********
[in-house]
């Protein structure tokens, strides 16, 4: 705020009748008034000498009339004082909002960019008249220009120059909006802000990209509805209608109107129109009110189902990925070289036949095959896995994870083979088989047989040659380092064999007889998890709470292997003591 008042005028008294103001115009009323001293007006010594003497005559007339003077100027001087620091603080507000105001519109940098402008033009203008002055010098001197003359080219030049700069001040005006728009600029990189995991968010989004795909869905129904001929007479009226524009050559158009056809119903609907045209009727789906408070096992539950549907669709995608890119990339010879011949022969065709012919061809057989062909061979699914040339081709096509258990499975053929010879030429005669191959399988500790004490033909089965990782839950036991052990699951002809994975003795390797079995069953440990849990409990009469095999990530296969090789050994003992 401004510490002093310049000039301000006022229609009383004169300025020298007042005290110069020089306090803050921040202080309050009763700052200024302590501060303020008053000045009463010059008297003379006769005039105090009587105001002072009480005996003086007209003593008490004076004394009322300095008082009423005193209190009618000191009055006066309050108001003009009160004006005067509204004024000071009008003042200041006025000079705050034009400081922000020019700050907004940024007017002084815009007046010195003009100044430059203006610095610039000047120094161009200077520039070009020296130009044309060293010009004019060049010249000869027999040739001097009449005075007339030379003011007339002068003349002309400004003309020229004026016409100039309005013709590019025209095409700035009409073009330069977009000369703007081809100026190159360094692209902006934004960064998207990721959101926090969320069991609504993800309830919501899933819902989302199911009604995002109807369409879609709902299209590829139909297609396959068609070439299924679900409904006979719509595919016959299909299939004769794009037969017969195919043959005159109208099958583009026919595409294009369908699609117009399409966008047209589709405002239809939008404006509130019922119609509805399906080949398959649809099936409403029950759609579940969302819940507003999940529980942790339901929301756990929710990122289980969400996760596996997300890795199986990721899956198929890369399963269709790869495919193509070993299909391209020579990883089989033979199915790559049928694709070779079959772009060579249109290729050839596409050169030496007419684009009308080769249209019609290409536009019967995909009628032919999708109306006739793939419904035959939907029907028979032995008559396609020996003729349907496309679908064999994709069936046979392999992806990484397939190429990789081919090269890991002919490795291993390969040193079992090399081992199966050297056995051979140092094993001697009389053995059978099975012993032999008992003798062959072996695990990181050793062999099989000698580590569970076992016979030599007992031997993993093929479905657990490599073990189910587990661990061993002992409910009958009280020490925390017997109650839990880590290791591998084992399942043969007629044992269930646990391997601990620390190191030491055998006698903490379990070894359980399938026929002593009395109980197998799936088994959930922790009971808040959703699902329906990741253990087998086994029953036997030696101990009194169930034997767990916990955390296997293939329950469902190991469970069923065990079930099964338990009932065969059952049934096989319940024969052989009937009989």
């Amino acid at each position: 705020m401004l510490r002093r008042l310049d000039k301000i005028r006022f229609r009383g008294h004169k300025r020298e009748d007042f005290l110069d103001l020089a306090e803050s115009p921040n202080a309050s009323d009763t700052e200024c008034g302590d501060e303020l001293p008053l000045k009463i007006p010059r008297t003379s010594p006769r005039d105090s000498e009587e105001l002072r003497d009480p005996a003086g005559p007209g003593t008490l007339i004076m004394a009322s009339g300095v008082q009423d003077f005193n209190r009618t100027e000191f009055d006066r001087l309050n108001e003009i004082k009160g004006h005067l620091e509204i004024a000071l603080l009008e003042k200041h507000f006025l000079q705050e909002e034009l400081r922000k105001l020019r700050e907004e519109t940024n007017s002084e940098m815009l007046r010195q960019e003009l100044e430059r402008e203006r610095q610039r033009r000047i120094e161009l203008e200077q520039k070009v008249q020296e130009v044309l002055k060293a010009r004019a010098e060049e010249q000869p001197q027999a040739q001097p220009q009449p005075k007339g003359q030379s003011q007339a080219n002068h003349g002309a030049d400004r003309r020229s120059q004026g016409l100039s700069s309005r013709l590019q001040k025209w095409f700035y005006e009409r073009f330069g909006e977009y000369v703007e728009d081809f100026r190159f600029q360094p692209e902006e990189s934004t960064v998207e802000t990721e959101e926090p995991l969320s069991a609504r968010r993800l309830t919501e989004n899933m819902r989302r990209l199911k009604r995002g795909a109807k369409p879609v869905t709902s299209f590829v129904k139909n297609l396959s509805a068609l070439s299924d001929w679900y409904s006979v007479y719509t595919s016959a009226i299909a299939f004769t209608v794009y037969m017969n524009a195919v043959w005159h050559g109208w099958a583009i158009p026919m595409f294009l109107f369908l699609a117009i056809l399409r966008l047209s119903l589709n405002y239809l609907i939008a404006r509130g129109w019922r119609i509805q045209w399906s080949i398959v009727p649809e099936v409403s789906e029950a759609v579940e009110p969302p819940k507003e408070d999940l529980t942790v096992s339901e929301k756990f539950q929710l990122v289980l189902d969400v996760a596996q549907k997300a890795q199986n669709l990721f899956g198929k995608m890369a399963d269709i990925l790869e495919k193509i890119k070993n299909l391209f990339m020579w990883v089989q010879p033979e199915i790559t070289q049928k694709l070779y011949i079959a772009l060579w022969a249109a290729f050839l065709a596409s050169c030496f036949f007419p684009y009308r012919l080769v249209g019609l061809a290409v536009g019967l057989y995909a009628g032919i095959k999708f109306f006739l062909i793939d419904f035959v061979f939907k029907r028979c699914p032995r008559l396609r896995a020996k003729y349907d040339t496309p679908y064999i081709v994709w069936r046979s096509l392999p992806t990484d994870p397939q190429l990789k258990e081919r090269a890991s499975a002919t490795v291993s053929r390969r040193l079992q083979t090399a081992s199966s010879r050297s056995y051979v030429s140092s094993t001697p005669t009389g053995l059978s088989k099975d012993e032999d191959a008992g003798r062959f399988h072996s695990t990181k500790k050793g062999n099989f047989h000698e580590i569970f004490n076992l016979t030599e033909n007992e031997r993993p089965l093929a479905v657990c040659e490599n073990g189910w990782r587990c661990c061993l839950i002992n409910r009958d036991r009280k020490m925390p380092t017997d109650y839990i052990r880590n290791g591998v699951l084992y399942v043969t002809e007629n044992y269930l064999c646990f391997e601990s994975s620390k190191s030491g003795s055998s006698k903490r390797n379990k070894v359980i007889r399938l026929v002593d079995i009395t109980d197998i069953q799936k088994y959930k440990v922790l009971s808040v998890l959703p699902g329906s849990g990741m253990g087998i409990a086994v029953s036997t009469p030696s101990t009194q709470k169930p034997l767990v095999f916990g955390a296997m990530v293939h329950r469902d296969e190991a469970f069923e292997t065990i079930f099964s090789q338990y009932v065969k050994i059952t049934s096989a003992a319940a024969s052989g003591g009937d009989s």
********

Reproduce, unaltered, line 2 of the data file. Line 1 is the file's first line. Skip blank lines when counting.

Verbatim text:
């Protein structure tokens, strides 16, 4: 705020009748008034000498009339004082909002960019008249220009120059909006802000990209509805209608109107129109009110189902990925070289036949095959896995994870083979088989047989040659380092064999007889998890709470292997003591 008042005028008294103001115009009323001293007006010594003497005559007339003077100027001087620091603080507000105001519109940098402008033009203008002055010098001197003359080219030049700069001040005006728009600029990189995991968010989004795909869905129904001929007479009226524009050559158009056809119903609907045209009727789906408070096992539950549907669709995608890119990339010879011949022969065709012919061809057989062909061979699914040339081709096509258990499975053929010879030429005669191959399988500790004490033909089965990782839950036991052990699951002809994975003795390797079995069953440990849990409990009469095999990530296969090789050994003992 401004510490002093310049000039301000006022229609009383004169300025020298007042005290110069020089306090803050921040202080309050009763700052200024302590501060303020008053000045009463010059008297003379006769005039105090009587105001002072009480005996003086007209003593008490004076004394009322300095008082009423005193209190009618000191009055006066309050108001003009009160004006005067509204004024000071009008003042200041006025000079705050034009400081922000020019700050907004940024007017002084815009007046010195003009100044430059203006610095610039000047120094161009200077520039070009020296130009044309060293010009004019060049010249000869027999040739001097009449005075007339030379003011007339002068003349002309400004003309020229004026016409100039309005013709590019025209095409700035009409073009330069977009000369703007081809100026190159360094692209902006934004960064998207990721959101926090969320069991609504993800309830919501899933819902989302199911009604995002109807369409879609709902299209590829139909297609396959068609070439299924679900409904006979719509595919016959299909299939004769794009037969017969195919043959005159109208099958583009026919595409294009369908699609117009399409966008047209589709405002239809939008404006509130019922119609509805399906080949398959649809099936409403029950759609579940969302819940507003999940529980942790339901929301756990929710990122289980969400996760596996997300890795199986990721899956198929890369399963269709790869495919193509070993299909391209020579990883089989033979199915790559049928694709070779079959772009060579249109290729050839596409050169030496007419684009009308080769249209019609290409536009019967995909009628032919999708109306006739793939419904035959939907029907028979032995008559396609020996003729349907496309679908064999994709069936046979392999992806990484397939190429990789081919090269890991002919490795291993390969040193079992090399081992199966050297056995051979140092094993001697009389053995059978099975012993032999008992003798062959072996695990990181050793062999099989000698580590569970076992016979030599007992031997993993093929479905657990490599073990189910587990661990061993002992409910009958009280020490925390017997109650839990880590290791591998084992399942043969007629044992269930646990391997601990620390190191030491055998006698903490379990070894359980399938026929002593009395109980197998799936088994959930922790009971808040959703699902329906990741253990087998086994029953036997030696101990009194169930034997767990916990955390296997293939329950469902190991469970069923065990079930099964338990009932065969059952049934096989319940024969052989009937009989």